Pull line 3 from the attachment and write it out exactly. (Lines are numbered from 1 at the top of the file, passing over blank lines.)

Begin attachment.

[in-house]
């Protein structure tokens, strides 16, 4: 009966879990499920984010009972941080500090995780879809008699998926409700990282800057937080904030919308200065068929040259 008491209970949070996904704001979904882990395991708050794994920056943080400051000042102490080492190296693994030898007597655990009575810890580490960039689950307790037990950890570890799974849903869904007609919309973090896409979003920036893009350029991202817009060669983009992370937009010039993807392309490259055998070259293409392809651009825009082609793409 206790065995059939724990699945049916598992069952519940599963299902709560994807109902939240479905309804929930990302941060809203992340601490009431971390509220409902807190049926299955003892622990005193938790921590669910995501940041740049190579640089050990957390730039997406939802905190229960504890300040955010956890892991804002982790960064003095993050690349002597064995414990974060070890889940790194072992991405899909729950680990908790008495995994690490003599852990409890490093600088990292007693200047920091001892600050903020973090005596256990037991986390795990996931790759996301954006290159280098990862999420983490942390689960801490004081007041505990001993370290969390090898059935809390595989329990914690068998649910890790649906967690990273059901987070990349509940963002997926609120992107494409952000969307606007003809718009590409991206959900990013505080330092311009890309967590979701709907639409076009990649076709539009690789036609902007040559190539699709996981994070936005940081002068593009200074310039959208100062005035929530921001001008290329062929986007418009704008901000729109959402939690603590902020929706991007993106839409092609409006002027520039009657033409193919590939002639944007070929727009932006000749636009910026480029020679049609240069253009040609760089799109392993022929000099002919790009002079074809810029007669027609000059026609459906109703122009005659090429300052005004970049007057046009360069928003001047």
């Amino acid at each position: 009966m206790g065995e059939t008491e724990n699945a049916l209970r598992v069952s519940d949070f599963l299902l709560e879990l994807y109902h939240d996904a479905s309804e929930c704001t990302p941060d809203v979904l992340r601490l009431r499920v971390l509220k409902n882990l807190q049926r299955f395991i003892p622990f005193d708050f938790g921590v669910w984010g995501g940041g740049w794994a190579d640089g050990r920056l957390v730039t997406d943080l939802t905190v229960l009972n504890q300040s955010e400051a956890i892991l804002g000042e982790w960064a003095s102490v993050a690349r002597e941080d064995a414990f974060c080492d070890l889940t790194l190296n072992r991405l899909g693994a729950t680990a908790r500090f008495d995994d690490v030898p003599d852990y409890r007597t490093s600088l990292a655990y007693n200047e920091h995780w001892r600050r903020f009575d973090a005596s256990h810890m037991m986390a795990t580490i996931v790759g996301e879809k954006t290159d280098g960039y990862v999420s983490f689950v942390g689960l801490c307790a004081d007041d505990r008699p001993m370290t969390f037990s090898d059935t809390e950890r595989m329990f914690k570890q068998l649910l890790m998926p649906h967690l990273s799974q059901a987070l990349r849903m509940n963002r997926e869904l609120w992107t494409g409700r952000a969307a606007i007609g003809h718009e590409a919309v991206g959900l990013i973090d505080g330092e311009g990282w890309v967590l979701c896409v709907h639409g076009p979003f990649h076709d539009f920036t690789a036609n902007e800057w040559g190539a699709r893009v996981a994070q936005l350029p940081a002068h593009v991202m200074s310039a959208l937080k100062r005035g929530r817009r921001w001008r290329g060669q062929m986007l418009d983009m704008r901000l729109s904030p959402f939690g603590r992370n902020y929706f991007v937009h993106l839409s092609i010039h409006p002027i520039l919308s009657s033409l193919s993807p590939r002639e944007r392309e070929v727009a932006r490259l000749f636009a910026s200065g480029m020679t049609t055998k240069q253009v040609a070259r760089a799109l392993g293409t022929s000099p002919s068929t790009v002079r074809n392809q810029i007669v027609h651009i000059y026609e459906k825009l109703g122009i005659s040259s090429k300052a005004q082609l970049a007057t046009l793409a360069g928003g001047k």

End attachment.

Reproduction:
């Amino acid at each position: 009966m206790g065995e059939t008491e724990n699945a049916l209970r598992v069952s519940d949070f599963l299902l709560e879990l994807y109902h939240d996904a479905s309804e929930c704001t990302p941060d809203v979904l992340r601490l009431r499920v971390l509220k409902n882990l807190q049926r299955f395991i003892p622990f005193d708050f938790g921590v669910w984010g995501g940041g740049w794994a190579d640089g050990r920056l957390v730039t997406d943080l939802t905190v229960l009972n504890q300040s955010e400051a956890i892991l804002g000042e982790w960064a003095s102490v993050a690349r002597e941080d064995a414990f974060c080492d070890l889940t790194l190296n072992r991405l899909g693994a729950t680990a908790r500090f008495d995994d690490v030898p003599d852990y409890r007597t490093s600088l990292a655990y007693n200047e920091h995780w001892r600050r903020f009575d973090a005596s256990h810890m037991m986390a795990t580490i996931v790759g996301e879809k954006t290159d280098g960039y990862v999420s983490f689950v942390g689960l801490c307790a004081d007041d505990r008699p001993m370290t969390f037990s090898d059935t809390e950890r595989m329990f914690k570890q068998l649910l890790m998926p649906h967690l990273s799974q059901a987070l990349r849903m509940n963002r997926e869904l609120w992107t494409g409700r952000a969307a606007i007609g003809h718009e590409a919309v991206g959900l990013i973090d505080g330092e311009g990282w890309v967590l979701c896409v709907h639409g076009p979003f990649h076709d539009f920036t690789a036609n902007e800057w040559g190539a699709r893009v996981a994070q936005l350029p940081a002068h593009v991202m200074s310039a959208l937080k100062r005035g929530r817009r921001w001008r290329g060669q062929m986007l418009d983009m704008r901000l729109s904030p959402f939690g603590r992370n902020y929706f991007v937009h993106l839409s092609i010039h409006p002027i520039l919308s009657s033409l193919s993807p590939r002639e944007r392309e070929v727009a932006r490259l000749f636009a910026s200065g480029m020679t049609t055998k240069q253009v040609a070259r760089a799109l392993g293409t022929s000099p002919s068929t790009v002079r074809n392809q810029i007669v027609h651009i000059y026609e459906k825009l109703g122009i005659s040259s090429k300052a005004q082609l970049a007057t046009l793409a360069g928003g001047k």